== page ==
×

We've got news for you.

Register on SowetanLIVE at no cost to receive newsletters, read exclusive articles & more.
Register now

Total makes second 'significant' gas discovery off SA coast

Paul Ash Senior reporter
Total has made a significant gas condensate discovery on the Brulpadda prospects, located in the Outeniqua Basin, 175km off the south coast of SA.
Total has made a significant gas condensate discovery on the Brulpadda prospects, located in the Outeniqua Basin, 175km off the south coast of SA.
Image: SUPPLIED

French oil and gas giant Total announced a second major natural gas discovery off the coast of southwest Africa on Wednesday.

Hailed as the only discovery in Sub-Saharan Africa in 2020, the find confirmed “tremendous gas potential in SA”, the company said.” While anticipated, Total’s second significant gas condensate discovery ... is nonetheless reason to rejoice after a year of deep uncertainty and struggles for the African energy sector,” it added.

Along with its partners Qatar Petroleum, CNR International and Africa Energy Corp, Total began drilling in an exploration block knowns as the Luiperd prospect, 175km off SA's southern coast just two months behind schedule.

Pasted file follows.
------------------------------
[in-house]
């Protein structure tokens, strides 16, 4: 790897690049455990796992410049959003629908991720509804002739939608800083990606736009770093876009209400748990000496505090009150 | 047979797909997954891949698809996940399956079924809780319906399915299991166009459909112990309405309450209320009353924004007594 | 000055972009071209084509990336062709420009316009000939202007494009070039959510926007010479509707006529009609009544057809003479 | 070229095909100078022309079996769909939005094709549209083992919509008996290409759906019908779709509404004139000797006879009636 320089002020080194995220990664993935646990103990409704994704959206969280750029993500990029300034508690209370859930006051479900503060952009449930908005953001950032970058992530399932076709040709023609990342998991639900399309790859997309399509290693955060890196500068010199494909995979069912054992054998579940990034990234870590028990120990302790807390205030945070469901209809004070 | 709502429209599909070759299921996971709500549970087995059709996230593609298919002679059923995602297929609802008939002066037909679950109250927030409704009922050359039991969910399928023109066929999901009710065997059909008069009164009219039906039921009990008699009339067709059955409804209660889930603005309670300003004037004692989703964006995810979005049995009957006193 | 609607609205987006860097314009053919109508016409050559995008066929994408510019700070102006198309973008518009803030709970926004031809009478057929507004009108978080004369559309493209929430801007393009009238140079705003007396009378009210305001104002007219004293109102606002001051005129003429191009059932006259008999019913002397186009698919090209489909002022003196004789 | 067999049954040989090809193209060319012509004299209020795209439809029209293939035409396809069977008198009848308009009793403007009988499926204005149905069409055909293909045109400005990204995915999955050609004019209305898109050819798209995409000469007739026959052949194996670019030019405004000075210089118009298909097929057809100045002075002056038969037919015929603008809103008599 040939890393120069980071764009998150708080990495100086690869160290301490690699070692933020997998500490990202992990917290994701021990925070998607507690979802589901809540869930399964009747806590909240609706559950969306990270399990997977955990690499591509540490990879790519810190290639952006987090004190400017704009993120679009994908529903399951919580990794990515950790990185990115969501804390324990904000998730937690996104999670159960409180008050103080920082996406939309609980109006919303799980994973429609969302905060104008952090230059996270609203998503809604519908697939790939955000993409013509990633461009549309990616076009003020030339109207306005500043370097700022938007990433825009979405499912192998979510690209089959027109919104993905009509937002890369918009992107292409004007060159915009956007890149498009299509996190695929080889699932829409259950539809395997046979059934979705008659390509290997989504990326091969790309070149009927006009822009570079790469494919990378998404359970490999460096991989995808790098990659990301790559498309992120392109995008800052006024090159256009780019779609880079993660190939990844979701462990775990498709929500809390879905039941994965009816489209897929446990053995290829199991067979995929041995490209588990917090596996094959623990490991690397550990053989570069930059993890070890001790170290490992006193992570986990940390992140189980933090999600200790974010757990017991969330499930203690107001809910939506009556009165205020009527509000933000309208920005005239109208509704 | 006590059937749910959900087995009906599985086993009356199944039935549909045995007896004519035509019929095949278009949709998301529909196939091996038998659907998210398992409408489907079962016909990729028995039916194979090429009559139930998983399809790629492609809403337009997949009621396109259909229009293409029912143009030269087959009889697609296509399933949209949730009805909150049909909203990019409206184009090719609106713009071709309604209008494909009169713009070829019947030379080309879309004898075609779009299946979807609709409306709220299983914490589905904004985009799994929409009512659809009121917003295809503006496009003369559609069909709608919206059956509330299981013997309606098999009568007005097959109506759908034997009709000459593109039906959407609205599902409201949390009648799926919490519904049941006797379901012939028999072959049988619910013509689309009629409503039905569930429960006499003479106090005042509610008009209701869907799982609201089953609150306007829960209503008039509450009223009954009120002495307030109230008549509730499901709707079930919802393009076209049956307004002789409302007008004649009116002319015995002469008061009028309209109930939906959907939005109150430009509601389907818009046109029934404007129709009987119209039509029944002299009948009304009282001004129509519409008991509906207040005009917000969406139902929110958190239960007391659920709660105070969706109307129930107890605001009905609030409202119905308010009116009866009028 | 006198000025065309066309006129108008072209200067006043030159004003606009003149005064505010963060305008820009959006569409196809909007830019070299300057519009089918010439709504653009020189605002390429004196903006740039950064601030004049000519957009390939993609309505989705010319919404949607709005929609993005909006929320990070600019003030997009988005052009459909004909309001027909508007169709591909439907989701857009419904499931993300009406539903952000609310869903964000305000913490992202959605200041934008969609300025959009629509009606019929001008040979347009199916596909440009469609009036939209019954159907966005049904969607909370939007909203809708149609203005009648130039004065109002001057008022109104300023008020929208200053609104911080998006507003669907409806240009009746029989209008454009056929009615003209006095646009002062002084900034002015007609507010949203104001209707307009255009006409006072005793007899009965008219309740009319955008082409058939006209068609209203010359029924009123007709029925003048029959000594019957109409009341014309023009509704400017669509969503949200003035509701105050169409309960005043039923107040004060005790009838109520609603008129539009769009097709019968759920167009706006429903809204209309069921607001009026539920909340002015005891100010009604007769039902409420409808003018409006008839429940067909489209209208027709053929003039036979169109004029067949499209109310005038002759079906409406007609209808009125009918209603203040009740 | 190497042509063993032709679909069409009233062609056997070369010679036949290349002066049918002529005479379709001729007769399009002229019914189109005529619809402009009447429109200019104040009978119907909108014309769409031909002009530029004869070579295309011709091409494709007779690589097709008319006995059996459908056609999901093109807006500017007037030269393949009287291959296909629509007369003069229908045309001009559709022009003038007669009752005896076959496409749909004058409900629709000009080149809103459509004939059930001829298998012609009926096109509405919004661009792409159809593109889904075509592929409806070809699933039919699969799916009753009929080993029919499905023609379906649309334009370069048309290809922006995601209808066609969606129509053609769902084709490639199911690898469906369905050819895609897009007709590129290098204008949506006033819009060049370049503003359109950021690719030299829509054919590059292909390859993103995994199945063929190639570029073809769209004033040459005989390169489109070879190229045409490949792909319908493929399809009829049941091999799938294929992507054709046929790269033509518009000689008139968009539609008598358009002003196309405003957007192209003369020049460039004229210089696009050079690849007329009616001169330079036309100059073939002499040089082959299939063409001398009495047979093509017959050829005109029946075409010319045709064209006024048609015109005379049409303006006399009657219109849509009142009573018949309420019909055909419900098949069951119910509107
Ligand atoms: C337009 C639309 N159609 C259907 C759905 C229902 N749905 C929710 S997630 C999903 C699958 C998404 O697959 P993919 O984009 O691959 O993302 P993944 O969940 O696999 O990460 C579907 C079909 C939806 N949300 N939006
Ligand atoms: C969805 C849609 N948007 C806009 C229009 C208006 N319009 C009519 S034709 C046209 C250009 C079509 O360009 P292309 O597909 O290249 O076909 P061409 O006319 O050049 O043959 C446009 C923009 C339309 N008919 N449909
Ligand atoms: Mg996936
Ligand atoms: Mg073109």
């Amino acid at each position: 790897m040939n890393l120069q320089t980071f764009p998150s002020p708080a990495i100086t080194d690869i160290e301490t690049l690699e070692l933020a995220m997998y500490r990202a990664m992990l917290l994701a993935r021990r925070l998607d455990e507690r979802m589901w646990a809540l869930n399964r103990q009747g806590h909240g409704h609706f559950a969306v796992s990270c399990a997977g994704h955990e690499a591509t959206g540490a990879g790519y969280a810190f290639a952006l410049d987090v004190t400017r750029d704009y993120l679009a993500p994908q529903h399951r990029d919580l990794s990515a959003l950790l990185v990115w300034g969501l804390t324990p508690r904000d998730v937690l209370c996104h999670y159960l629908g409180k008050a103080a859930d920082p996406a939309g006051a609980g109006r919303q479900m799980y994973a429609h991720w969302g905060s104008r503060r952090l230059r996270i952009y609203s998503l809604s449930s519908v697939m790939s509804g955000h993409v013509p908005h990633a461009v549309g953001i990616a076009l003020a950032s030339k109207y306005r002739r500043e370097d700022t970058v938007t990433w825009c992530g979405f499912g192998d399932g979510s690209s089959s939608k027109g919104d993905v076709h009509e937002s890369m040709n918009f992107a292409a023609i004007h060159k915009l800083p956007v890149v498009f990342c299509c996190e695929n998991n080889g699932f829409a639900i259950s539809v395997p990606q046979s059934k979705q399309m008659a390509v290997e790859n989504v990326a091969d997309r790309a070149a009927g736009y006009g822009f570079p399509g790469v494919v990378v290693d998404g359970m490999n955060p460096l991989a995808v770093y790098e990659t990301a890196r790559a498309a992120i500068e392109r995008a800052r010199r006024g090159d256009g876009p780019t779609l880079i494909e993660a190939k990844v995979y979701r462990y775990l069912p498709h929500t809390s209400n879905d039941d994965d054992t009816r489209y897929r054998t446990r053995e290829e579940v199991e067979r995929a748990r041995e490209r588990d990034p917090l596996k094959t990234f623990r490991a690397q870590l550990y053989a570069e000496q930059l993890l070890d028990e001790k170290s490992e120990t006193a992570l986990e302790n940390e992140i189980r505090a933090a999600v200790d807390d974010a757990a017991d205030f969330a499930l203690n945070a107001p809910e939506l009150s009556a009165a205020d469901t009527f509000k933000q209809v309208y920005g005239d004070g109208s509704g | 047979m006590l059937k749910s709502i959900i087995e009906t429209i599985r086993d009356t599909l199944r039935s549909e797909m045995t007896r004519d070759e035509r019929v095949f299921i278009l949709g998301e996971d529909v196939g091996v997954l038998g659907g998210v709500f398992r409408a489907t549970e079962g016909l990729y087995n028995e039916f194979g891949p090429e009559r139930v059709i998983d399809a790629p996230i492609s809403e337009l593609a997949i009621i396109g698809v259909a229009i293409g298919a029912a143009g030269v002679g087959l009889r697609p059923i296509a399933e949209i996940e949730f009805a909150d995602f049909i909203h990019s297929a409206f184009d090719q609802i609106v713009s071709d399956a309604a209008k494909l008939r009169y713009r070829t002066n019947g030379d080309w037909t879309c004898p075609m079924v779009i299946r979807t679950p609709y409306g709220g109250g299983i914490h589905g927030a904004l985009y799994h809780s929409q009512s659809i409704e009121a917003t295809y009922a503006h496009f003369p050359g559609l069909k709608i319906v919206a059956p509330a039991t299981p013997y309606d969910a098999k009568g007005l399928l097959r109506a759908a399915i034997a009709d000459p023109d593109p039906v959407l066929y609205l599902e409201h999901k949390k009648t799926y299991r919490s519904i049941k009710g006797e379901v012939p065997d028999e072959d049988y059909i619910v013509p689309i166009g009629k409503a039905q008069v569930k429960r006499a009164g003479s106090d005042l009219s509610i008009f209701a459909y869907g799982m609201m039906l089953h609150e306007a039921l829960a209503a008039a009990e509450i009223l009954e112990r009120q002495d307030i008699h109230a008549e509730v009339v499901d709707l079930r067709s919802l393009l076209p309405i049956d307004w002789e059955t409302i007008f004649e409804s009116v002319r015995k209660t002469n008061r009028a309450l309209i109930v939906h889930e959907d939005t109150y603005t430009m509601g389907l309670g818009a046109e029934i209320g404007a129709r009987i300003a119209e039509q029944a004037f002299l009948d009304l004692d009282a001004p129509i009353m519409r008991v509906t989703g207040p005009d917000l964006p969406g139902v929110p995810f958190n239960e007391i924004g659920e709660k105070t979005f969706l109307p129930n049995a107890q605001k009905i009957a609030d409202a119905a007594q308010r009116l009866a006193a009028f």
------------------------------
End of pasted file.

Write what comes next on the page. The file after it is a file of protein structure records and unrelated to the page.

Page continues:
The well, known as Luiperd-1X, was drilled to a depth of 3,400m and discovered 73m of net gas condensate pay.

The strike follows a significant find in the adjacent Brulpadda prospect in 2019 which proved the potential of SA's untapped offshore natural gas reserves.

The block where the discovery was made covers an area of 19,000 square kilometres, with water depths ranging from 200m-1,800m, Total said.

The section is operated by Total with a 45% working interest, along with Qatar Petroleum (25%), CNR international (20%) and South African consortium Main Street which has a 10% stake.

The drilling rig, Odfjell Deepsea Stavanger, departed Bergen in Norway for the southern tip of Africa, in early July, Bloomberg News reported.

The move came at a time when drilling work had fallen sharply in Africa as global oil prices sagged as in the wake of the coronavirus pandemic.

Though the investors are thrilled by the discovery, drilling conditions are reportedly challenging, Energy Voice reports. “Rough weather forced Total to abandon its first effort at Brulpadda in 2014, with the rig not quite up to the job,” the publication said.

“The Deepsea Stavanger has proved to be a more capable rig.”

TimesLIVE

Would you like to comment on this article or view other readers' comments? Register (it’s quick and free) or sign in now.

Speech Bubbles

Please read our Comment Policy before commenting.